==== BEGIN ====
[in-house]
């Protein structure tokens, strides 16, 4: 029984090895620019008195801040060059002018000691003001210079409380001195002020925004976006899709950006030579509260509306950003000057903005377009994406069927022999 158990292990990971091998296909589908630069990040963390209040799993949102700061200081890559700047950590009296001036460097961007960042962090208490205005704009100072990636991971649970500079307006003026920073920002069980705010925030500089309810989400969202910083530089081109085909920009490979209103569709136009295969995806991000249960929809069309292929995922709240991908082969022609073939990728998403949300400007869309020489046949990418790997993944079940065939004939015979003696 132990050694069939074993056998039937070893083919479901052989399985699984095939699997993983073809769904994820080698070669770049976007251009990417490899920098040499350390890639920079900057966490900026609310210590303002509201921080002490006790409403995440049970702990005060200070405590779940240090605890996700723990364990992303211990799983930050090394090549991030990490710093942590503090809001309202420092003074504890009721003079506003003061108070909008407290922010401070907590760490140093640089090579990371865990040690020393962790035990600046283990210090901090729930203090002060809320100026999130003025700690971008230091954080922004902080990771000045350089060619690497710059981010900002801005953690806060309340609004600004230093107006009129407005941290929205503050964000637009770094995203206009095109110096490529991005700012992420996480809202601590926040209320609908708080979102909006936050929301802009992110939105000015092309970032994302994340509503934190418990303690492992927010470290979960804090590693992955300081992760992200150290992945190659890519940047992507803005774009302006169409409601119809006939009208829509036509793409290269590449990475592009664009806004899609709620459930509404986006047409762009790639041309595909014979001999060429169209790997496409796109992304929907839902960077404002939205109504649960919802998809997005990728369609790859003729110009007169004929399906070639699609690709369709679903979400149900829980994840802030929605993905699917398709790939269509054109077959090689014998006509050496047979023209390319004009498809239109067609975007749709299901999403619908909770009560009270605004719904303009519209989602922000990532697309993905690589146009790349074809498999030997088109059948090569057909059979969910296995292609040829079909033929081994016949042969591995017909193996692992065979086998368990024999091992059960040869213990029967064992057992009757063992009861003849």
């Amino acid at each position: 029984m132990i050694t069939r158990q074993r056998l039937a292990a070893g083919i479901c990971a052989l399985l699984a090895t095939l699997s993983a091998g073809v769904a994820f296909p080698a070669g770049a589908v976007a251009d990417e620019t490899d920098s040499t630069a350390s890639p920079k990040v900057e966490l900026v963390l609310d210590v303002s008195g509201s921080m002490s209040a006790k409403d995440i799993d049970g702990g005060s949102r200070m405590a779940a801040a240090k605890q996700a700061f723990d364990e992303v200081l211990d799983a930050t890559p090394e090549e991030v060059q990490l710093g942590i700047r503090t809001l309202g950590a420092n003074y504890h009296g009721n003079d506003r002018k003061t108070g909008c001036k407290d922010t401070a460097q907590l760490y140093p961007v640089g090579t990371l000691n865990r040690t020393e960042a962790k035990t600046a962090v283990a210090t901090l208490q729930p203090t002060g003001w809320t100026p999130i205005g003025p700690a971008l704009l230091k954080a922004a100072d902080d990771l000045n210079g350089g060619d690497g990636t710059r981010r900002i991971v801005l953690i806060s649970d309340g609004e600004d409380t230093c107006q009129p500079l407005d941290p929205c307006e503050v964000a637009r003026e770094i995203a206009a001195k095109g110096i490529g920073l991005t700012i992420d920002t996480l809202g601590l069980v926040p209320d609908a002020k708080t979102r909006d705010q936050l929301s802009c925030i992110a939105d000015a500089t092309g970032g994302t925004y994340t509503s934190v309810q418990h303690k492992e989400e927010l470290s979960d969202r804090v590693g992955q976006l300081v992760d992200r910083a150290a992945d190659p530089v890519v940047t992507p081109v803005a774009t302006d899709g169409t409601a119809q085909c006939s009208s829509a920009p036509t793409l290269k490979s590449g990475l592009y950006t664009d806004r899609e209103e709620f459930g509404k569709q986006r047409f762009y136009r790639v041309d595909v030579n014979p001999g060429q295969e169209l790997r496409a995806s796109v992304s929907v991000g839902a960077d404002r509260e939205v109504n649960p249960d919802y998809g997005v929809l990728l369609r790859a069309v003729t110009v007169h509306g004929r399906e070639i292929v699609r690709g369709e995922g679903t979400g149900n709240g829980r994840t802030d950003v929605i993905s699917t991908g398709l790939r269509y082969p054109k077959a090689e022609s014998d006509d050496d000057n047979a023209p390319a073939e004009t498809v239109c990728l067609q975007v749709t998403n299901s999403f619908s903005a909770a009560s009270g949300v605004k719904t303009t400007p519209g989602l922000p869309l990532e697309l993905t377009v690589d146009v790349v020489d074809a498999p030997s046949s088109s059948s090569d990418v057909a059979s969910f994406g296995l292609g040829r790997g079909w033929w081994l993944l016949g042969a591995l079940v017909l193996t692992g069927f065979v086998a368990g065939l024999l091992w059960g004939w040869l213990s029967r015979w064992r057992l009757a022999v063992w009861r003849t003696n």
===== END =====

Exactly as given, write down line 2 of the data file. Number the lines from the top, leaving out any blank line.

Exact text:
């Protein structure tokens, strides 16, 4: 029984090895620019008195801040060059002018000691003001210079409380001195002020925004976006899709950006030579509260509306950003000057903005377009994406069927022999 158990292990990971091998296909589908630069990040963390209040799993949102700061200081890559700047950590009296001036460097961007960042962090208490205005704009100072990636991971649970500079307006003026920073920002069980705010925030500089309810989400969202910083530089081109085909920009490979209103569709136009295969995806991000249960929809069309292929995922709240991908082969022609073939990728998403949300400007869309020489046949990418790997993944079940065939004939015979003696 132990050694069939074993056998039937070893083919479901052989399985699984095939699997993983073809769904994820080698070669770049976007251009990417490899920098040499350390890639920079900057966490900026609310210590303002509201921080002490006790409403995440049970702990005060200070405590779940240090605890996700723990364990992303211990799983930050090394090549991030990490710093942590503090809001309202420092003074504890009721003079506003003061108070909008407290922010401070907590760490140093640089090579990371865990040690020393962790035990600046283990210090901090729930203090002060809320100026999130003025700690971008230091954080922004902080990771000045350089060619690497710059981010900002801005953690806060309340609004600004230093107006009129407005941290929205503050964000637009770094995203206009095109110096490529991005700012992420996480809202601590926040209320609908708080979102909006936050929301802009992110939105000015092309970032994302994340509503934190418990303690492992927010470290979960804090590693992955300081992760992200150290992945190659890519940047992507803005774009302006169409409601119809006939009208829509036509793409290269590449990475592009664009806004899609709620459930509404986006047409762009790639041309595909014979001999060429169209790997496409796109992304929907839902960077404002939205109504649960919802998809997005990728369609790859003729110009007169004929399906070639699609690709369709679903979400149900829980994840802030929605993905699917398709790939269509054109077959090689014998006509050496047979023209390319004009498809239109067609975007749709299901999403619908909770009560009270605004719904303009519209989602922000990532697309993905690589146009790349074809498999030997088109059948090569057909059979969910296995292609040829079909033929081994016949042969591995017909193996692992065979086998368990024999091992059960040869213990029967064992057992009757063992009861003849």